Organism Profile: The Northern White-tailed Deer Essay

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The Northern White-tailed Deer (Odocoileus virginianus) is one of the largest wild animals in the northeastern area of the United States. This species can be upwards of four feet tall and weigh over 300 pounds. Typically, this animal is found in forests, fields, and brush areas in the Northern region. In warmer months the White-tailed deer have a reddish brown coat with a white belly. In the winter months this deer’s coat changes to a gray-brown color. The male deer in this species are known as “bucks” and have antlers on their heads that can span upwards of three feet across. The female variety is known as “does” and the young deer are known as “fawns” both do not have horns. They typically are nocturnal and feed usually in the …show more content…
Generally, during the first breeding a female will produce one to two fawns, but may produce up to four fawns in subsequent years.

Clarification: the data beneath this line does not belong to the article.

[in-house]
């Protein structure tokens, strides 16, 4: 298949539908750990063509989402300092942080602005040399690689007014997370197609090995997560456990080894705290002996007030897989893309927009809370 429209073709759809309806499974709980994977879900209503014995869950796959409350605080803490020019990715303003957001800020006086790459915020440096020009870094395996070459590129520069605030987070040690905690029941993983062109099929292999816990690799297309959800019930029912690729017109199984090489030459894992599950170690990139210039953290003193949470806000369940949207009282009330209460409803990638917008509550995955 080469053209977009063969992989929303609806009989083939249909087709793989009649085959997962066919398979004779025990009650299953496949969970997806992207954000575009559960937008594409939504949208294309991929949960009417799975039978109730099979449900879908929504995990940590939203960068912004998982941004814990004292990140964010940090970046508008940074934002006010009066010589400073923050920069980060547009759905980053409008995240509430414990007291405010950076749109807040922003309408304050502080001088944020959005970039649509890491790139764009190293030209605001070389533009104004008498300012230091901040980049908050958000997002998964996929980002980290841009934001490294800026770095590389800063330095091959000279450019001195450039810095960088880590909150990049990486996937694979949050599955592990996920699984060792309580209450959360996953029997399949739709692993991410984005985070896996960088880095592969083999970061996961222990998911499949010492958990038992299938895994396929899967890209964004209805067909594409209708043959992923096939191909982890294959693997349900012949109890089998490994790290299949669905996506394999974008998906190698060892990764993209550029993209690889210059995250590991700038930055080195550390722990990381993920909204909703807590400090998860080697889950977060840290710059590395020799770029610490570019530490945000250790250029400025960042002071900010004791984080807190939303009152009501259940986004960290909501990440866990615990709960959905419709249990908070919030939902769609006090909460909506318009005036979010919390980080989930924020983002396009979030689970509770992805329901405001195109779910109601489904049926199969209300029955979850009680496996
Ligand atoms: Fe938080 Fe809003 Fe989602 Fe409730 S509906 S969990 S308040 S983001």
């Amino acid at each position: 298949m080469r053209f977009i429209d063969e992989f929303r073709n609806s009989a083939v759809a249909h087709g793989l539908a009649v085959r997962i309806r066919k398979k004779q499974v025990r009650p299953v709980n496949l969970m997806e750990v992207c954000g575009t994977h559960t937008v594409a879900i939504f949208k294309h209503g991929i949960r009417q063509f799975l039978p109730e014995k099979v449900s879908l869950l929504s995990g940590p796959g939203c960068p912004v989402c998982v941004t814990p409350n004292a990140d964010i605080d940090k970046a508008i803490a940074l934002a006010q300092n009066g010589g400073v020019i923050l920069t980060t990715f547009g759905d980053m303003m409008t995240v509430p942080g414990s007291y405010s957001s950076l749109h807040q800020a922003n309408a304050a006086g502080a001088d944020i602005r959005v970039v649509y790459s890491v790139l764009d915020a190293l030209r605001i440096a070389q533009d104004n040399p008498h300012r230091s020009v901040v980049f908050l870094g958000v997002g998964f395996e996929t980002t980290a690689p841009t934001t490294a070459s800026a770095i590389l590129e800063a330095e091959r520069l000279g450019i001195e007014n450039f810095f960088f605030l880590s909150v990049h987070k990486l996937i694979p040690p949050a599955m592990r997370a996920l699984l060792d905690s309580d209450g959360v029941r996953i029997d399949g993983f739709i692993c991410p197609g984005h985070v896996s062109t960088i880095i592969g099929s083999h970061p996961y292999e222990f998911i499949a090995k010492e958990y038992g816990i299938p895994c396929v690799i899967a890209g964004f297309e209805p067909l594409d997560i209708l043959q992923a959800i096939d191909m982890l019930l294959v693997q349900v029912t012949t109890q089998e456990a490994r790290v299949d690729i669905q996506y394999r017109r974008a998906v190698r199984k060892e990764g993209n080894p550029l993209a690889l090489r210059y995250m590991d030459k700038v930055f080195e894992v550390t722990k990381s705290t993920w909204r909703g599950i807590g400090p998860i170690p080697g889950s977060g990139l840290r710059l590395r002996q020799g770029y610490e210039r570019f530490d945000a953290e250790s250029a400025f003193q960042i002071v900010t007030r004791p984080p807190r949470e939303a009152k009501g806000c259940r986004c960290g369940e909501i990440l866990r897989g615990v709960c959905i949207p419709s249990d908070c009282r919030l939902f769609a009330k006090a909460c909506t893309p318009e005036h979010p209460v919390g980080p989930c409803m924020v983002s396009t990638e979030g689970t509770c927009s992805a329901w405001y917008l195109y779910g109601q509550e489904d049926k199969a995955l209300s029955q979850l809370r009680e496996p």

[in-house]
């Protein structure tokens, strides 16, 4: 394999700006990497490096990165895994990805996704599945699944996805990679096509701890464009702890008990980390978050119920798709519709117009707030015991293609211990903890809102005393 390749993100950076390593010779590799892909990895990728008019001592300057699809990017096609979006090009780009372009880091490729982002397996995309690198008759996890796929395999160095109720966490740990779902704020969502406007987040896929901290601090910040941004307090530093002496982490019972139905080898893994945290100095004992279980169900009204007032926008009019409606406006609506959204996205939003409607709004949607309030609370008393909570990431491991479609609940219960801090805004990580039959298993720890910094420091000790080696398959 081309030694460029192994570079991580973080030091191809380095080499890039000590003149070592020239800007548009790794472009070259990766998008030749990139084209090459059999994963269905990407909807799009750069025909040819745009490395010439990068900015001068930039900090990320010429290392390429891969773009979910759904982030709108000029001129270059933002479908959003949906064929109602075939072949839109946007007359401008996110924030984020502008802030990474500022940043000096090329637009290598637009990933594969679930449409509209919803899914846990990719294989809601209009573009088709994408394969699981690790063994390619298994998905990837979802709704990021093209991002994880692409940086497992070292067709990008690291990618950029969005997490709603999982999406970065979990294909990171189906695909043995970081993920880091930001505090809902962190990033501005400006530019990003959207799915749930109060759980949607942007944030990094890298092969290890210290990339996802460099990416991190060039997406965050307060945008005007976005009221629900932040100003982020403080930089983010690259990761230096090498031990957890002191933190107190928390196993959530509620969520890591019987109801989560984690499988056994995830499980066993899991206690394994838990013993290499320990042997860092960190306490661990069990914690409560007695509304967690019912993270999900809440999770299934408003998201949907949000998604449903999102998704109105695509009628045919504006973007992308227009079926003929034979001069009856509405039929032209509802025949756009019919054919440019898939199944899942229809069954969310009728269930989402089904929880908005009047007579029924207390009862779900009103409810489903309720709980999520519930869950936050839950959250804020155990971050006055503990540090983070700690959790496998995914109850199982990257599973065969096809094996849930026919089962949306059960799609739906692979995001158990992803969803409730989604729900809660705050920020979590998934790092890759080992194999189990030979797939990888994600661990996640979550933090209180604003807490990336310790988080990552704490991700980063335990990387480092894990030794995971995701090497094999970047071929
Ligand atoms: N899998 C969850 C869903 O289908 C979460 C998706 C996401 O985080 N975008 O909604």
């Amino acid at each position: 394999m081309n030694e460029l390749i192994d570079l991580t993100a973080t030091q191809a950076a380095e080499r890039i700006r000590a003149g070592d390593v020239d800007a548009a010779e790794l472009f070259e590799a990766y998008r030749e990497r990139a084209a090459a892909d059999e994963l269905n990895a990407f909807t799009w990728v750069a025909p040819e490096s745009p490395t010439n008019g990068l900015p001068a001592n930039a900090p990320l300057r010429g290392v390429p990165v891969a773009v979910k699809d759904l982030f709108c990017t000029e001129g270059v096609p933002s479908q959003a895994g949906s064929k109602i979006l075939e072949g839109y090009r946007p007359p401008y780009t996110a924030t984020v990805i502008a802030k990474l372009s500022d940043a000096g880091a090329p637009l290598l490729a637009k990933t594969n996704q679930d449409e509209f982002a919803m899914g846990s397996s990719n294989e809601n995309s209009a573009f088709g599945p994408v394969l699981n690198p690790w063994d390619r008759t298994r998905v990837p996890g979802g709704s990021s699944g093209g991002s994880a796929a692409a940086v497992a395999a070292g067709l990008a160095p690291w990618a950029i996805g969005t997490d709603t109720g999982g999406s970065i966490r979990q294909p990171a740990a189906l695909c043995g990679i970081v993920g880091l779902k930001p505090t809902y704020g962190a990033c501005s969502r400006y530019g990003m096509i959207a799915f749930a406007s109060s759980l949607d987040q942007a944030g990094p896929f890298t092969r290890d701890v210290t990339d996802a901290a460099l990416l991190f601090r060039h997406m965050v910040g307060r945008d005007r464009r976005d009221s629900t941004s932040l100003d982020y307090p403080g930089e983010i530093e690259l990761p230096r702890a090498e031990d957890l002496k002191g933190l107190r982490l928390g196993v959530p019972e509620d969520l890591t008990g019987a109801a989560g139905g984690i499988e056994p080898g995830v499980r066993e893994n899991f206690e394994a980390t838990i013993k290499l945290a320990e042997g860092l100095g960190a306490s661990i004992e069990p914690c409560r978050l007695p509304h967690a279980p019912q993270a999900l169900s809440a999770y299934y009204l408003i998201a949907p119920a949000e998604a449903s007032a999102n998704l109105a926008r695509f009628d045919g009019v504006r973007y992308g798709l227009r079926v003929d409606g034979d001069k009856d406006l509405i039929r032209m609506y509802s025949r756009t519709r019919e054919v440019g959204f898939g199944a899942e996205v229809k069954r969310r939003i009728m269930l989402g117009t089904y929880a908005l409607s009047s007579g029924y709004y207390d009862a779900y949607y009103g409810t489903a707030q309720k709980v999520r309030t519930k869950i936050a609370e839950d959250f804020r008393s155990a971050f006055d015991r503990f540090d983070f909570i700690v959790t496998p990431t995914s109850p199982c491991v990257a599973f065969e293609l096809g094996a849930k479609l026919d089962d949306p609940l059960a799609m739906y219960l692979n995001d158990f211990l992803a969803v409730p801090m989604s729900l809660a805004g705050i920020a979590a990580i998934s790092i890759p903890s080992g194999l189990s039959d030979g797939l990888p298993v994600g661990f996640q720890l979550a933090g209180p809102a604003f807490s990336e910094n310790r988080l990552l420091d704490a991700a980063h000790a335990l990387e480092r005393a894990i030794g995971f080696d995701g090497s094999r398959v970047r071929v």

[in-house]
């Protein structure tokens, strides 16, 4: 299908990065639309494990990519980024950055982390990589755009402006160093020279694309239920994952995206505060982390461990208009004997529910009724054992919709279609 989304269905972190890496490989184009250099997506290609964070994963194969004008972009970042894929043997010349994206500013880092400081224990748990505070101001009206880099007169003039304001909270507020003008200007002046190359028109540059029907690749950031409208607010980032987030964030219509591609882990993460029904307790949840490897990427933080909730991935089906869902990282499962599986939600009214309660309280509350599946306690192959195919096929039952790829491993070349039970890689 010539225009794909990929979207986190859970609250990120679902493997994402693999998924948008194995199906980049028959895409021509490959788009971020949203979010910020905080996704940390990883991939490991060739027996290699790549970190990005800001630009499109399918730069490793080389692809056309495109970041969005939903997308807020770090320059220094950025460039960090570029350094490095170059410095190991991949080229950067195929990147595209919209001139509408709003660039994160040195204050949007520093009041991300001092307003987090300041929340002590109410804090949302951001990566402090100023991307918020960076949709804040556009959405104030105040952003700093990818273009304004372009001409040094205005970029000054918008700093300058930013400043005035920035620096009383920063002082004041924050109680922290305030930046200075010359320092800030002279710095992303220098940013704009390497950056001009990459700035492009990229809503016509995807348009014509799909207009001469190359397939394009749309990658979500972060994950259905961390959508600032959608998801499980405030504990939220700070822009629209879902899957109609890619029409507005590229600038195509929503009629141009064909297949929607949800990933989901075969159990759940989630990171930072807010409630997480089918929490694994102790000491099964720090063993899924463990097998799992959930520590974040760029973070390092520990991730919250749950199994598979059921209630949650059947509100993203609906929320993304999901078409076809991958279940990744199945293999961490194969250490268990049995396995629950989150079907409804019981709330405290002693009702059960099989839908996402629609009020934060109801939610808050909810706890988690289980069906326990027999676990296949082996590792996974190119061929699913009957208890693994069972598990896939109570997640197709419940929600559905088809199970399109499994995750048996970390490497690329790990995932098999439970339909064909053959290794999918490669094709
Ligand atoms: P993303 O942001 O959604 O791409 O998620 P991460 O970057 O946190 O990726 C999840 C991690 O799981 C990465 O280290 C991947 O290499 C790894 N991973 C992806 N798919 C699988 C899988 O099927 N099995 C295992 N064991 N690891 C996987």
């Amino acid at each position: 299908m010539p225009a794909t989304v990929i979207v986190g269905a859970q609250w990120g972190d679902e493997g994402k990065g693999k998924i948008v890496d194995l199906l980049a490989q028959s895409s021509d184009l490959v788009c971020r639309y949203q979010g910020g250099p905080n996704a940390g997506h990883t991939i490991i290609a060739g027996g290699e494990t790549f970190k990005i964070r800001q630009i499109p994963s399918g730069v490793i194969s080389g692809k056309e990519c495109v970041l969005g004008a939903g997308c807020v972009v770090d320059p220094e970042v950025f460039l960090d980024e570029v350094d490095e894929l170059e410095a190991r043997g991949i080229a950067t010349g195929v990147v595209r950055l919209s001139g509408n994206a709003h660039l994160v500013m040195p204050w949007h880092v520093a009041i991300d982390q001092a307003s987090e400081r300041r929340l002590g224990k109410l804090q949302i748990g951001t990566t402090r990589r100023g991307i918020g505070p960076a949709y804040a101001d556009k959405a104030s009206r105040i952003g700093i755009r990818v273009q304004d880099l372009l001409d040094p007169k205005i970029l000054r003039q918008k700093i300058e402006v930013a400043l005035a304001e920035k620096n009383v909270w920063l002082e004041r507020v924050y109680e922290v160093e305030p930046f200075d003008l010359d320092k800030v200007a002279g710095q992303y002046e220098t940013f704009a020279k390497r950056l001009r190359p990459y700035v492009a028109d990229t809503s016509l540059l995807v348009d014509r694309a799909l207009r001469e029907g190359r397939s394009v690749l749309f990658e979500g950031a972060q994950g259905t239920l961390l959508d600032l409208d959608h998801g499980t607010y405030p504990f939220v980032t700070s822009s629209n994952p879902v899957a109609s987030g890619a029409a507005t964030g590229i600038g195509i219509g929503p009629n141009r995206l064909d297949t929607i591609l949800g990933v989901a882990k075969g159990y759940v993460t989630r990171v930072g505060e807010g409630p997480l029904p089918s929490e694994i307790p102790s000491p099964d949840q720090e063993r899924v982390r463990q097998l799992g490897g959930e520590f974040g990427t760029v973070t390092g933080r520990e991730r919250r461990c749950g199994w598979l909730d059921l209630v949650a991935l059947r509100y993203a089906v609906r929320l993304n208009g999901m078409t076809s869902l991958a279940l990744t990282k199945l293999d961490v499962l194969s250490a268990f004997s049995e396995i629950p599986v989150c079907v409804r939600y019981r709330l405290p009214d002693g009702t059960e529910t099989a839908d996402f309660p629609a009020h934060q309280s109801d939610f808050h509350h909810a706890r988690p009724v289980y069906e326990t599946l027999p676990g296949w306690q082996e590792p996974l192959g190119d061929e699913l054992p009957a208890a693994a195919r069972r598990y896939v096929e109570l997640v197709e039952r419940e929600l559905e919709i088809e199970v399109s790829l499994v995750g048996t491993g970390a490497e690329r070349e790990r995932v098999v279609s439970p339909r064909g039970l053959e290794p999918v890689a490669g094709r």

Fawns are born able to ambulate and nibble on vegetation only a few days after birth. Young deer are nursed for eight to ten weeks before they are fully weaned. Young females may follow their mother around for up to two years, but most males will often venture on their own after a year. The life span of a White-tailed deer is up to twenty years. The average life span is only two years and many parish before they reach the age of ten years. The White-tailed deer is an herbivore. This specie has a range of approximately one mile where it feeds. The diet of this specie varies depending on habitat and season. In the warmer months it eats green plants and in the colder months it eats corn, acorns, other nuts, or what it can to survive. The White-tailed deer does not have the ability to store extensive fat reserves. Food shortages in the winter months often contribute to malnutrition and starvation. When a deer is unable to sustain itself its’ body will self-absorb or thrive on internal tissues. The White-tailed is ruminant and has a four chamber stomach (Dewey, 2003). Their stomach easily digests vegetation, but has difficult time digesting cellulose. The digestive track of the deer contains bacteria and protozoa that break down and contribute to the digesting of food. The first two chambers of the deer’s

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